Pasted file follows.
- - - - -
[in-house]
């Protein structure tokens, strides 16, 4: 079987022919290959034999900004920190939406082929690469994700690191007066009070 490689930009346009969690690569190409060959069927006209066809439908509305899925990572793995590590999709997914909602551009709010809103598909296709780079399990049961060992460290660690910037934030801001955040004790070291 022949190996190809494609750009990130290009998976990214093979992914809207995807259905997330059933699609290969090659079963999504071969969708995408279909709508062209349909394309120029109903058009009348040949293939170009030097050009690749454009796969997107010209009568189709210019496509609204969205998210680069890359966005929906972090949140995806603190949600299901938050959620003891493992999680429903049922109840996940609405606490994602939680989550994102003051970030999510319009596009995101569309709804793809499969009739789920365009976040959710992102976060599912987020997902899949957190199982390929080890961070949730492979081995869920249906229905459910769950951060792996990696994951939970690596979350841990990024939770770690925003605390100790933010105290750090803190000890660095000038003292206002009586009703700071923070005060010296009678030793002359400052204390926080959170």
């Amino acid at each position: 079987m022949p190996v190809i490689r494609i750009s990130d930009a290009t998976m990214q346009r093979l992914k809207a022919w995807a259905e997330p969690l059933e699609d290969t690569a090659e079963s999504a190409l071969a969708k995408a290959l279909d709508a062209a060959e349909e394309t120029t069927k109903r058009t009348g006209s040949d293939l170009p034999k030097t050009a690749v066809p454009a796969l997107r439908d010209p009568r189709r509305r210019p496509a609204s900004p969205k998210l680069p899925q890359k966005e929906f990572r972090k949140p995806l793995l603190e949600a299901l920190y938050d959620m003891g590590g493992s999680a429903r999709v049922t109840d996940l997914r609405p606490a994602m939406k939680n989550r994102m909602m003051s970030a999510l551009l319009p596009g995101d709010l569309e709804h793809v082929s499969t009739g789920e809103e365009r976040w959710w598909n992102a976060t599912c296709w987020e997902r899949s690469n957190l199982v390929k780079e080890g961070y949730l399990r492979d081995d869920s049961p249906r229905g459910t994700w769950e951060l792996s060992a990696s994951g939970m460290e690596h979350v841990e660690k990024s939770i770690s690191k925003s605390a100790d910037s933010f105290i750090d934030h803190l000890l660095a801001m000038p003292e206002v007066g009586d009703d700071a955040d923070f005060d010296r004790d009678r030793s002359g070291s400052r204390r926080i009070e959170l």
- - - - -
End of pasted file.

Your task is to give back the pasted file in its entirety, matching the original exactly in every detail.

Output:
[in-house]
């Protein structure tokens, strides 16, 4: 079987022919290959034999900004920190939406082929690469994700690191007066009070 490689930009346009969690690569190409060959069927006209066809439908509305899925990572793995590590999709997914909602551009709010809103598909296709780079399990049961060992460290660690910037934030801001955040004790070291 022949190996190809494609750009990130290009998976990214093979992914809207995807259905997330059933699609290969090659079963999504071969969708995408279909709508062209349909394309120029109903058009009348040949293939170009030097050009690749454009796969997107010209009568189709210019496509609204969205998210680069890359966005929906972090949140995806603190949600299901938050959620003891493992999680429903049922109840996940609405606490994602939680989550994102003051970030999510319009596009995101569309709804793809499969009739789920365009976040959710992102976060599912987020997902899949957190199982390929080890961070949730492979081995869920249906229905459910769950951060792996990696994951939970690596979350841990990024939770770690925003605390100790933010105290750090803190000890660095000038003292206002009586009703700071923070005060010296009678030793002359400052204390926080959170």
């Amino acid at each position: 079987m022949p190996v190809i490689r494609i750009s990130d930009a290009t998976m990214q346009r093979l992914k809207a022919w995807a259905e997330p969690l059933e699609d290969t690569a090659e079963s999504a190409l071969a969708k995408a290959l279909d709508a062209a060959e349909e394309t120029t069927k109903r058009t009348g006209s040949d293939l170009p034999k030097t050009a690749v066809p454009a796969l997107r439908d010209p009568r189709r509305r210019p496509a609204s900004p969205k998210l680069p899925q890359k966005e929906f990572r972090k949140p995806l793995l603190e949600a299901l920190y938050d959620m003891g590590g493992s999680a429903r999709v049922t109840d996940l997914r609405p606490a994602m939406k939680n989550r994102m909602m003051s970030a999510l551009l319009p596009g995101d709010l569309e709804h793809v082929s499969t009739g789920e809103e365009r976040w959710w598909n992102a976060t599912c296709w987020e997902r899949s690469n957190l199982v390929k780079e080890g961070y949730l399990r492979d081995d869920s049961p249906r229905g459910t994700w769950e951060l792996s060992a990696s994951g939970m460290e690596h979350v841990e660690k990024s939770i770690s690191k925003s605390a100790d910037s933010f105290i750090d934030h803190l000890l660095a801001m000038p003292e206002v007066g009586d009703d700071a955040d923070f005060d010296r004790d009678r030793s002359g070291s400052r204390r926080i009070e959170l």